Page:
So, you’ve just wrote that killer post and it’s close to be posted. Just one more step. Time to proof read.
I don’t know one person who finds the job of proof reading fun. In fact, I know a few people who just don’t bother with this vital task.
No matter how well you proof read there will always be some grammar errors in your writing – whether it be in a blog post or a novel chapter. Don’t you worry, I’m here to save you! (I also promise to make this as
painful painless as possible by using as much humour as I can muster.)
Loose vs Lose
This is a common mistake and one that annoys many grammar freaks (such as myself).
Loose: the opposite of tight.
Lose: the opposite of win or to be deprived of something.
This bracelet is very loose, I hope I don’t lose it.
Correct Grammar Can Save A Person’s Life
I’m hungry; let’s eat Dad!
I’m hungry; let’s eat, Dad!
Just in case you are wondering the importance of this post. 😉
i.e VS e.g
As similar as these two Latin abbreviations might seem they mean quite different things.
The Latin phrase id est is translated to ‘that is to say’ so i.e. is a way of saying ‘in other words’.
It’s best used when giving a definition or alternate that is more clear. It is most similar to the commonly used abbreviation a.k.a which means ‘also know as’
The Latin phrase exempli gratia is literally translated to ‘for the sake of example’ which, in other words, means ‘for example’, so e.g. is used before giving any examples to support your point or previous sentence.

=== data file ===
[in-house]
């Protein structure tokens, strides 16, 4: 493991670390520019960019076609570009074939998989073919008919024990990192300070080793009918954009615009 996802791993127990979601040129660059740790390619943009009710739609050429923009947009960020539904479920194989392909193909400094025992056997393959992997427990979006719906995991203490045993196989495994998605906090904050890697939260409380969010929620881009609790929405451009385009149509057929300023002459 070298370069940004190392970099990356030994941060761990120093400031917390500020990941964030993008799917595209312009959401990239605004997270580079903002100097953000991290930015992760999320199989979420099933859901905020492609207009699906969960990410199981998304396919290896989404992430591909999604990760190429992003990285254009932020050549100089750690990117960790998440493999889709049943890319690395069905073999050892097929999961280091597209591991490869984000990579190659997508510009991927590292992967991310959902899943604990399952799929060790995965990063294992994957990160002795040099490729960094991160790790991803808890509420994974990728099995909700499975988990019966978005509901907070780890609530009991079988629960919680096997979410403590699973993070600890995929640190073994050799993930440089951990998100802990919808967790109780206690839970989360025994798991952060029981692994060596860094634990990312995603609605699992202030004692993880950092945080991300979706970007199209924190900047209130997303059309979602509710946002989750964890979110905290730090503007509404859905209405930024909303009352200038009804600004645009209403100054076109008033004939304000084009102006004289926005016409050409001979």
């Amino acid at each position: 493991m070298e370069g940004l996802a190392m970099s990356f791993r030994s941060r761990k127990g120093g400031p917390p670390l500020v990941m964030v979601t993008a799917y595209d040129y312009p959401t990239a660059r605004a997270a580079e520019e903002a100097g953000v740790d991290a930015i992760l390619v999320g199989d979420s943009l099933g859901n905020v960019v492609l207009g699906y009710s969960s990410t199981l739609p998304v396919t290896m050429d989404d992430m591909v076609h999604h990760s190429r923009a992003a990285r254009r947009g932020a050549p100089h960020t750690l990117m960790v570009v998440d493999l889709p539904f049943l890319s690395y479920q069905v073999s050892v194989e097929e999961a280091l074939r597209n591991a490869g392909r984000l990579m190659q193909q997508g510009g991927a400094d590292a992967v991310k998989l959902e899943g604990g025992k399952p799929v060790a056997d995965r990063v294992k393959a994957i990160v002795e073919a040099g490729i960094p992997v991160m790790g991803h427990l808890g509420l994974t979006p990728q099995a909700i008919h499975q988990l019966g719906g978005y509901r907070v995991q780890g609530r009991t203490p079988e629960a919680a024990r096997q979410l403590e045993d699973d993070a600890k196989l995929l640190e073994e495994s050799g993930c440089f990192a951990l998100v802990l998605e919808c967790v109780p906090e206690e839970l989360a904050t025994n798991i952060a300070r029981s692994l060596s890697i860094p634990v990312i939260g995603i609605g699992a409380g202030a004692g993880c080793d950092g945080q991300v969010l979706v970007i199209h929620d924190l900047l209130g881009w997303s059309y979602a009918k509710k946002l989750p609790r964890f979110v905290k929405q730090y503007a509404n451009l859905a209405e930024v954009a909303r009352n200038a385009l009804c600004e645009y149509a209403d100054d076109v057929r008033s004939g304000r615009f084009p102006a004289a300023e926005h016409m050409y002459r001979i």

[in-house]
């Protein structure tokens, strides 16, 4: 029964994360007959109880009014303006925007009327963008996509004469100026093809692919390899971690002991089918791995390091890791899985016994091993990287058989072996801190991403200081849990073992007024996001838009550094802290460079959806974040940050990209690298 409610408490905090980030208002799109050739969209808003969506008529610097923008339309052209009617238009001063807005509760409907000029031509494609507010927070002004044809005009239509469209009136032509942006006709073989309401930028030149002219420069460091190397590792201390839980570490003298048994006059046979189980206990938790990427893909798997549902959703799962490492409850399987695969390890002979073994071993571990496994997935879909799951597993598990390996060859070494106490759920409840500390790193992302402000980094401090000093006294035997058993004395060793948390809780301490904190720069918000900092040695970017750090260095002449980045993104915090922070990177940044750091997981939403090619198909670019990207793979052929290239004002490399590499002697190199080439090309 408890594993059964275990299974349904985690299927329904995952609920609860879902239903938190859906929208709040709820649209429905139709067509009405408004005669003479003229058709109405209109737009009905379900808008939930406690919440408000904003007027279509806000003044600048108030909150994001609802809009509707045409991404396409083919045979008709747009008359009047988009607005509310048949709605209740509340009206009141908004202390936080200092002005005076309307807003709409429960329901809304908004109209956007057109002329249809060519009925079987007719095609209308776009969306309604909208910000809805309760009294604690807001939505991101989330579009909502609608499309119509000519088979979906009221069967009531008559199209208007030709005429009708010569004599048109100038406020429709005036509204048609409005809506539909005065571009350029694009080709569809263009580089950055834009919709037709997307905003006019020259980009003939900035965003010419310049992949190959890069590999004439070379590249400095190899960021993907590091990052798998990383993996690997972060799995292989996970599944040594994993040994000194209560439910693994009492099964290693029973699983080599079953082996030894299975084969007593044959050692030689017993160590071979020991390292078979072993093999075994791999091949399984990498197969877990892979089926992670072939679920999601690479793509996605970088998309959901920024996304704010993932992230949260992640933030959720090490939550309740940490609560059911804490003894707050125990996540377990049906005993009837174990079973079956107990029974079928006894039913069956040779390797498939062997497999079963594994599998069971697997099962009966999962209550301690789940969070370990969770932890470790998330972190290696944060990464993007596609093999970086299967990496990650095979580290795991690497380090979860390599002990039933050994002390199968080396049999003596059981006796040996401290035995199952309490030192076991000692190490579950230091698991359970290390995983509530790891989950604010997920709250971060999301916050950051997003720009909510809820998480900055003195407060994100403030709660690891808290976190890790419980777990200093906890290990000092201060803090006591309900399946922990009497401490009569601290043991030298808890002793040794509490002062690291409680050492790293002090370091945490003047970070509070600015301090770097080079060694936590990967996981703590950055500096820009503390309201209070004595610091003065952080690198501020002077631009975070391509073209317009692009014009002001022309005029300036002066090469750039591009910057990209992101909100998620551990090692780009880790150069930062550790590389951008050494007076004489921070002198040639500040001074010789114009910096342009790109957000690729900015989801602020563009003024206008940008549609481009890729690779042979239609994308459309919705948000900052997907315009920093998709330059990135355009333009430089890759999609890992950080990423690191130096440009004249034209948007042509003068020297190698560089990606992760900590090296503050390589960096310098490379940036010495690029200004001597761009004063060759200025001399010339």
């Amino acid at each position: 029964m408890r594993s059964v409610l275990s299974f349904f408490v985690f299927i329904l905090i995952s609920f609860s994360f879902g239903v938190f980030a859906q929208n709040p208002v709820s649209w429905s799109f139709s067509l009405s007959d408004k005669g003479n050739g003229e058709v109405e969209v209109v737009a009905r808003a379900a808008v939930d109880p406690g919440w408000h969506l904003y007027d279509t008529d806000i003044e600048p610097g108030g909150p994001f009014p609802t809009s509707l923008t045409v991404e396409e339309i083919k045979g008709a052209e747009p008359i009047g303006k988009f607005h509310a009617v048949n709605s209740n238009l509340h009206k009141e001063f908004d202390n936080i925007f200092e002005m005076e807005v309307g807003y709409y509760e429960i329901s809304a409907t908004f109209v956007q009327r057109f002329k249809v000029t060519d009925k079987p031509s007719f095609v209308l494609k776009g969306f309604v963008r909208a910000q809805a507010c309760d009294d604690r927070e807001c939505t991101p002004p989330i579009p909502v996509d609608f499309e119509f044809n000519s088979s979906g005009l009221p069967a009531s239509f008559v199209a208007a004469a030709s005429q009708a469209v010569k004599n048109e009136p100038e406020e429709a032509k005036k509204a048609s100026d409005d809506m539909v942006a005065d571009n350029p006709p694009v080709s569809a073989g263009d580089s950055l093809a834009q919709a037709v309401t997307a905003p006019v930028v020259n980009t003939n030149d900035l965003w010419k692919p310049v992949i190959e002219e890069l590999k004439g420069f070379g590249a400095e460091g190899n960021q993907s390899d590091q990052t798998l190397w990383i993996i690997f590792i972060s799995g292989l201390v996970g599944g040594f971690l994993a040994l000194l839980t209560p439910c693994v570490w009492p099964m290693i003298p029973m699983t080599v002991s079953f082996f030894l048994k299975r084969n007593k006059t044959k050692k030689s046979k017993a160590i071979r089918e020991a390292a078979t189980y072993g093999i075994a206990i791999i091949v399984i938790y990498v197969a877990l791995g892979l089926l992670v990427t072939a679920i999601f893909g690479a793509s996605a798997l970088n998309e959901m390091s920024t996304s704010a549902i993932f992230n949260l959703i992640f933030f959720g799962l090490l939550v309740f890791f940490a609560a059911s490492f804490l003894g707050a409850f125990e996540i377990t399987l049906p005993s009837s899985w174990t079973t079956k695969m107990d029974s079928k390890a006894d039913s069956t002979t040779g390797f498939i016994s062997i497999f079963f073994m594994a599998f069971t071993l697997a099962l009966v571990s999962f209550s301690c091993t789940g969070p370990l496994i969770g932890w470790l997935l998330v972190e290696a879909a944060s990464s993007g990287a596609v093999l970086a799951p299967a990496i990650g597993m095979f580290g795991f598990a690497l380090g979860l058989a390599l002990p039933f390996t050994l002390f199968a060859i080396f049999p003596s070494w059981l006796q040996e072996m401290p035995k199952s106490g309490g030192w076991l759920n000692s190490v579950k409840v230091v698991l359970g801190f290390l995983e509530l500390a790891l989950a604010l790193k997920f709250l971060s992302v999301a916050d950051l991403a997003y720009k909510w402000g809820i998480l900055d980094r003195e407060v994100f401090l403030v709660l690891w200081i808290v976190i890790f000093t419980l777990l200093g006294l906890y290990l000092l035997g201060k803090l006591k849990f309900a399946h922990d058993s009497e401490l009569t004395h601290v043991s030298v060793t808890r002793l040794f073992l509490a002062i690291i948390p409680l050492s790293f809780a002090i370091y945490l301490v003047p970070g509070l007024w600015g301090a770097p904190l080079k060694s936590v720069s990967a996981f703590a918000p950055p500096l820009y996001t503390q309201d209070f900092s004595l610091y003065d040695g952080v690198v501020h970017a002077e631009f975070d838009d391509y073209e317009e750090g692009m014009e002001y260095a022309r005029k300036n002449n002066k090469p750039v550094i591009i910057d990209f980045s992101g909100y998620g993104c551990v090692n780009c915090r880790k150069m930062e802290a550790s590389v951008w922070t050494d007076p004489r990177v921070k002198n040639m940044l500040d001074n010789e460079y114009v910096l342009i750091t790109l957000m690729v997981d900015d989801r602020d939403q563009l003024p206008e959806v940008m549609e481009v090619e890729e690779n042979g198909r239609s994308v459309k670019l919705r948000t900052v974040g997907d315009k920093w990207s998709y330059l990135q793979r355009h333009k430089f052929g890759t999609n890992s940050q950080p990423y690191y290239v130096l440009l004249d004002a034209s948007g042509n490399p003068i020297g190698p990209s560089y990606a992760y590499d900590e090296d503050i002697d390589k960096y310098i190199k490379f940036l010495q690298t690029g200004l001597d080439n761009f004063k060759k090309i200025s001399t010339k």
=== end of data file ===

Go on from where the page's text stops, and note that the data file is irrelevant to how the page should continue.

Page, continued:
Remember that ‘a lot’ has a
space between a and lot. Alot is not a word – you don’t write alittle, apig, aclock so don’t write alot
How to remember this? There is a lot of space in outer space.
Full Stop. Inside or Outside of brackets?
A full stop appears inside the brackets when the bracket contains a complete sentence.
She took the heavy book. (Jim took the lighter one.)
The full stop appears outside of the brackets if there is not a complete sentence within the brackets.
She took the heavy book (because Jim took the lighter one).
Is there a grammar rule you need me to clarify? Would you like to let me know if this post was helpful to you and where you are going to share it? (Hint hint.) Maybe you’d like to correct the grammar in this post because I obviously haven’t checked it thoroughly enough? Whatever the reason, I’d love for you to drop me a comment.